Fantasia 2010: DOWN TERRACE Review
Upon being released from custody for some petty larceny, Ben and his son Karl, small time gangsters both, return home more or less in silence for an awkward couple of beers and stale pound-cake with their mates. Karl's girlfriend comes by to celebrate, but her belly belies a quite pregnant figure. Karl's reaction is perfect in its purity: "Fuck!" The following, well that's that then on the surface, panic very much underneath, encapsulates the dysfunction and overall incompetence of the men in the family, and how they project their issues upon themselves and their kin. Nobody does people behaving badly towards one another with a low key passive-agressive narcissism (played for pathos and laughs, naturally) quite like the Brits. Equal parts sitcom-from-hell and verite-family-drama, Down Terrace makes the most of its low budget and limited location by virtue of a wonderful collection of actors and non-actors ripping each other to shreds (both figuratively, literally) due to far to close proximity. Insofar as Reservoir Dogs is a heist movie without the heist, Down Terrace is a gangster picture without the gangster stuff, trading instead in uncomfortable family anxieties and loaded banter until things come to a head. If the film came out in the Sundance heyday of Quentin Tarnantino and Kevin Smith, writer-director Ben Wheatley would quite likely be a made man.
Posturing, bantering, sparring on screen as an insight to character, relationships and story is a delicate thing. As Nic Cage finds out in (underrated) The Weatherman, catching hell from the wife for forgetting the mayonnaise at the corner shop, is never about forgetting the mayonnaise, but a small release of pent-up-shit stemming from dozens of years of existing together under the same roof. Most of the film takes place in a house in Brighton, Karl lives at home with Mum and Dad and participates in the family business) with a steady stream of low-lives coming in to drink, talk, play a little blue-collar folk guitar and occasionally (very occasionally) talk business. This is the lay of the land for watching the three way family dynamic of Bill, Maggie and Karl. Everything is a slippery slope, like trying to juggle oil.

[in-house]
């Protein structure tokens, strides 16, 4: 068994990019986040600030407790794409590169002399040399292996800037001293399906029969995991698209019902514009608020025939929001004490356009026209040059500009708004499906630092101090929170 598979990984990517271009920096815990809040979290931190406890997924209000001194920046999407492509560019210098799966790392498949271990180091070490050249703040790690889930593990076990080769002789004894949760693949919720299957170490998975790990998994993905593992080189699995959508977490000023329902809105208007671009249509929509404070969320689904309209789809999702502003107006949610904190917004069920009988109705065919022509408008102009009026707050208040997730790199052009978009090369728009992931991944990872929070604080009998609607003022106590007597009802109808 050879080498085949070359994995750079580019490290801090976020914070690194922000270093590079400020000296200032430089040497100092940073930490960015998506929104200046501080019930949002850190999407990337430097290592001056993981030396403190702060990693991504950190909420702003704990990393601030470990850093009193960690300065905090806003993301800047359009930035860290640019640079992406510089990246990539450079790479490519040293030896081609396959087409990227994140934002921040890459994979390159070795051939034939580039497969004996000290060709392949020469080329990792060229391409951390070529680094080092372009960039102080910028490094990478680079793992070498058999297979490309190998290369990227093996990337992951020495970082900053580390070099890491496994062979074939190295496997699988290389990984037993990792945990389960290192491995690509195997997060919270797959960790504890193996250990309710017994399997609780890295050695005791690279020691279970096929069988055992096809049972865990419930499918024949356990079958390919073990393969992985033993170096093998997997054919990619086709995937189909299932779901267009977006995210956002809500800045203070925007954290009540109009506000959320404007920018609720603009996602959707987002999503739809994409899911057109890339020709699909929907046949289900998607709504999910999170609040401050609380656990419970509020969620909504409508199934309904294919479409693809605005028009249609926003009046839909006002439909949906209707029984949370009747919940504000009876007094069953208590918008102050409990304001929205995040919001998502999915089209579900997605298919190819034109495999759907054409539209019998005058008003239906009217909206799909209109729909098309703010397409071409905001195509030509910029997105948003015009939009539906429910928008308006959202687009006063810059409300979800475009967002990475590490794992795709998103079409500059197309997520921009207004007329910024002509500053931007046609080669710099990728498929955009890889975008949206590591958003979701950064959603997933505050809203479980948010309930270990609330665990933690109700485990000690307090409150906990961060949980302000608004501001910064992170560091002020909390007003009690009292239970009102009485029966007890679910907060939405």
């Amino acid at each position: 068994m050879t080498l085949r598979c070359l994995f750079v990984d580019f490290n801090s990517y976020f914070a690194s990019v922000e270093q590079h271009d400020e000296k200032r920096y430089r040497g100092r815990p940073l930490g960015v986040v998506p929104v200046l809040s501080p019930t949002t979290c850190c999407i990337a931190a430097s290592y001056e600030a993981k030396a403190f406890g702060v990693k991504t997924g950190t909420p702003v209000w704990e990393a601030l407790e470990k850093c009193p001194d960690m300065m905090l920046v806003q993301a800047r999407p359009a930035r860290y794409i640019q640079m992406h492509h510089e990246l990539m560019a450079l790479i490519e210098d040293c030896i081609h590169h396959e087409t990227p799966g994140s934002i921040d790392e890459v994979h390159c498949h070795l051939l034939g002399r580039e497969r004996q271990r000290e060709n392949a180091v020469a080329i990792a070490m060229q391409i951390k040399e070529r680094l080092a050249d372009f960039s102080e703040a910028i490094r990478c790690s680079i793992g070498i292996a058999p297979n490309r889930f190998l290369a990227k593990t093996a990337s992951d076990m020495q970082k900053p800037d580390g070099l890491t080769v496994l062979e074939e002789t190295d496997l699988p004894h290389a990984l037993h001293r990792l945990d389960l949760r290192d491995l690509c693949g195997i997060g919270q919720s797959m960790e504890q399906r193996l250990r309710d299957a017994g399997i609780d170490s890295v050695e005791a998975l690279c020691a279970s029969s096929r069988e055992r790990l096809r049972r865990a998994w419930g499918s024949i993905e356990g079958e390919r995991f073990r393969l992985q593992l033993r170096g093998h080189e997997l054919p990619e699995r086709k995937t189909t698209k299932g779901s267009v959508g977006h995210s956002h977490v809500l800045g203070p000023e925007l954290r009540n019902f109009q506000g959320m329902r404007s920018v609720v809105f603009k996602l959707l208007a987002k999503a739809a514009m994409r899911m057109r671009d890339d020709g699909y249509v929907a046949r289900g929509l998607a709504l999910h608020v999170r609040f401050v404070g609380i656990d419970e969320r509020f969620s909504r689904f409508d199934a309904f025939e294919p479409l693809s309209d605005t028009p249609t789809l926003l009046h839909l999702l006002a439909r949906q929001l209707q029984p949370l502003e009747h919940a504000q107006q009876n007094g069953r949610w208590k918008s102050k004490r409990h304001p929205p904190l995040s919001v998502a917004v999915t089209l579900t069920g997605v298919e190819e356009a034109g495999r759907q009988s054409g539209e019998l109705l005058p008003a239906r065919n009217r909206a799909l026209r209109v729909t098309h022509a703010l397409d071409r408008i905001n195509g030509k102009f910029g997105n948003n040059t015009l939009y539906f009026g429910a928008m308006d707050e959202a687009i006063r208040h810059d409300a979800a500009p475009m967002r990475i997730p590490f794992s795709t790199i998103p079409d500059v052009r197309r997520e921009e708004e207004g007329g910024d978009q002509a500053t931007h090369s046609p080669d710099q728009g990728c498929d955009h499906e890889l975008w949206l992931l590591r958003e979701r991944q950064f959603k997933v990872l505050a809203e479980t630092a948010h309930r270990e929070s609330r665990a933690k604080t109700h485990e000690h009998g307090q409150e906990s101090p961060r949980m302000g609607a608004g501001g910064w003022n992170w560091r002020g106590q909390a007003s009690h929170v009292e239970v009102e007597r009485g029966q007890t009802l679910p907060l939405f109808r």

Sure there is some sort of rat to be sniffed out, some pressure from London about Bill's ability to hold his small corner of the world together, all these are external pressures are the triggers to see how these characters snipe, self-flagellate and silently plea for intimacy (think David Thewlis' Johnny in Naked with Pete Postlewaith's posture and face). Bill is a well read, ex-hippie who cannot seem to make a good (or final) decision about anything. The man probably has not made his own cup of tea or bite of supper in decades, although can pontificate like a champ. His verbose monologues on anything from toxin cleansing diets to radical drug-induced visions (note the contradiction there!) are a thing to behold, particularly considering that this is from a non-actor (Robert Hill) who is actually the father of his co-star and the films co-writer (Robin Hill) in real life. It seems that Wheatley, and advertising and TV veteran, has been directing loads of these types of 'near-reality' short films with Robin and Robert for years and Down Terrace would be the ultimate culmination a lifetime of rehearsal. The film is actually shot in Robert's own house. It allows for a certain comfort of familiar surroundings for most of the creative parties involved to get into some pretty nasty, heavy business. Within the story, that would be demolishing his sons ego to prop up his own set of guilt and anxieties. One can only imagine how many echoes of real conflict are leavened into those performances. And the movie contains a lot of fathers and sons, and anxieties of raising junior right. It gives an interesting foundation for a film that starts layering on a surprising body count in the final third. In a further revelation of subtlety and nuance, TV's Spaced landlord Julia Deakin plays Maggie, the distant, yet still controlling matron that indulges her son's angry freakouts and her husbands passive-agressiveness because she is rather above it all. Does she really love either of them, or is she just comfortable with the state things have evolved into over the years? This is played in a darkly comic fashion. Not the laugh out loud, gag-payoff-gag rhythm of a standard comedy, but the more react to the audacity and forthright with which peoples anxieties and over-compensation is laid out front and center. Deakin shows it all with her face, body language, and a portent conversation with one of the crime families London bosses. The awkward comedy made famous worldwide by those fly-on-the-wall Britcoms like The Office and The Thick of It may allow for North American audiences to get into the headspace of Down Terrace, but it does not quite prepare for just how far Wheatley and Hill are going to go. Winning acclaim at a number of festivals, including best screenplay and best first feature at Austin's FantasticFest (no small feat that, as festival that plays mostly zany and unusual horror, fantasy and science-fiction films), Down Terrace is certainly a film that proves that comedy is a matter of individual taste and sensibility, but there is certainly a growing audience for this type of thoughtful hybrid. The communal libation is an Alkaselzer tablet in water, a worthy image of all ulcer inducing bile sent forth in the name of getting along with one oneself and ones own. Perhaps the greatest tragedy is that the small family considers itself "No better or worse than anybody else." For all of Karl's exhaustion with his fathers bullshit and his mothers seeming indifference, he is clearly going to end up exactly like them both. And there is a child on the way. Now that is comedy.